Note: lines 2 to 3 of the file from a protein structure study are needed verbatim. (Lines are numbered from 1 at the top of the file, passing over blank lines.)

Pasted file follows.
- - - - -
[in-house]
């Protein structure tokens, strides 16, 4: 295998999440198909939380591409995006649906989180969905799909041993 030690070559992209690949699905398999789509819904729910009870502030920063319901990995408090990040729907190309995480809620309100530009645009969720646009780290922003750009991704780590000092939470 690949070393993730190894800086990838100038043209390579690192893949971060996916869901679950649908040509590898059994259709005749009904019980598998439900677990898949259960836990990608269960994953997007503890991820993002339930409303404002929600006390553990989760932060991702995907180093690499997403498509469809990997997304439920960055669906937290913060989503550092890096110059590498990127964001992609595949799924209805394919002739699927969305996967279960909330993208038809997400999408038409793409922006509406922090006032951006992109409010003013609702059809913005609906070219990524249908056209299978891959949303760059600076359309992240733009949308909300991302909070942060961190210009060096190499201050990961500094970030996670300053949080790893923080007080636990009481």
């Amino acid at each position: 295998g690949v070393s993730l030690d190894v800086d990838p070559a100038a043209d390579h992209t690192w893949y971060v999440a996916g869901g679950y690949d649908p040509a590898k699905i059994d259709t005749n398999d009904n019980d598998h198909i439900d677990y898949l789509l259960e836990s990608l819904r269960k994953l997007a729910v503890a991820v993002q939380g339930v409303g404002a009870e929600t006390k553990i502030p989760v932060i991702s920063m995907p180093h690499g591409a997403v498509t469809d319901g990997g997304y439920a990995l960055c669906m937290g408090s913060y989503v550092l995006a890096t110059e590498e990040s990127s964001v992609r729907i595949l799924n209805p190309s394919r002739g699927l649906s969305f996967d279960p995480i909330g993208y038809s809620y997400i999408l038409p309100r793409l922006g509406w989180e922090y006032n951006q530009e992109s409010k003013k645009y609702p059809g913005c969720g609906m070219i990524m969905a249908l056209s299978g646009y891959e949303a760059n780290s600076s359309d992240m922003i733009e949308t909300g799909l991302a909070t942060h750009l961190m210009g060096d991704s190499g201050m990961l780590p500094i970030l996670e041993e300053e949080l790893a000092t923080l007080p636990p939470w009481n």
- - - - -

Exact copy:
């Protein structure tokens, strides 16, 4: 295998999440198909939380591409995006649906989180969905799909041993 030690070559992209690949699905398999789509819904729910009870502030920063319901990995408090990040729907190309995480809620309100530009645009969720646009780290922003750009991704780590000092939470 690949070393993730190894800086990838100038043209390579690192893949971060996916869901679950649908040509590898059994259709005749009904019980598998439900677990898949259960836990990608269960994953997007503890991820993002339930409303404002929600006390553990989760932060991702995907180093690499997403498509469809990997997304439920960055669906937290913060989503550092890096110059590498990127964001992609595949799924209805394919002739699927969305996967279960909330993208038809997400999408038409793409922006509406922090006032951006992109409010003013609702059809913005609906070219990524249908056209299978891959949303760059600076359309992240733009949308909300991302909070942060961190210009060096190499201050990961500094970030996670300053949080790893923080007080636990009481």
């Amino acid at each position: 295998g690949v070393s993730l030690d190894v800086d990838p070559a100038a043209d390579h992209t690192w893949y971060v999440a996916g869901g679950y690949d649908p040509a590898k699905i059994d259709t005749n398999d009904n019980d598998h198909i439900d677990y898949l789509l259960e836990s990608l819904r269960k994953l997007a729910v503890a991820v993002q939380g339930v409303g404002a009870e929600t006390k553990i502030p989760v932060i991702s920063m995907p180093h690499g591409a997403v498509t469809d319901g990997g997304y439920a990995l960055c669906m937290g408090s913060y989503v550092l995006a890096t110059e590498e990040s990127s964001v992609r729907i595949l799924n209805p190309s394919r002739g699927l649906s969305f996967d279960p995480i909330g993208y038809s809620y997400i999408l038409p309100r793409l922006g509406w989180e922090y006032n951006q530009e992109s409010k003013k645009y609702p059809g913005c969720g609906m070219i990524m969905a249908l056209s299978g646009y891959e949303a760059n780290s600076s359309d992240m922003i733009e949308t909300g799909l991302a909070t942060h750009l961190m210009g060096d991704s190499g201050m990961l780590p500094i970030l996670e041993e300053e949080l790893a000092t923080l007080p636990p939470w009481n």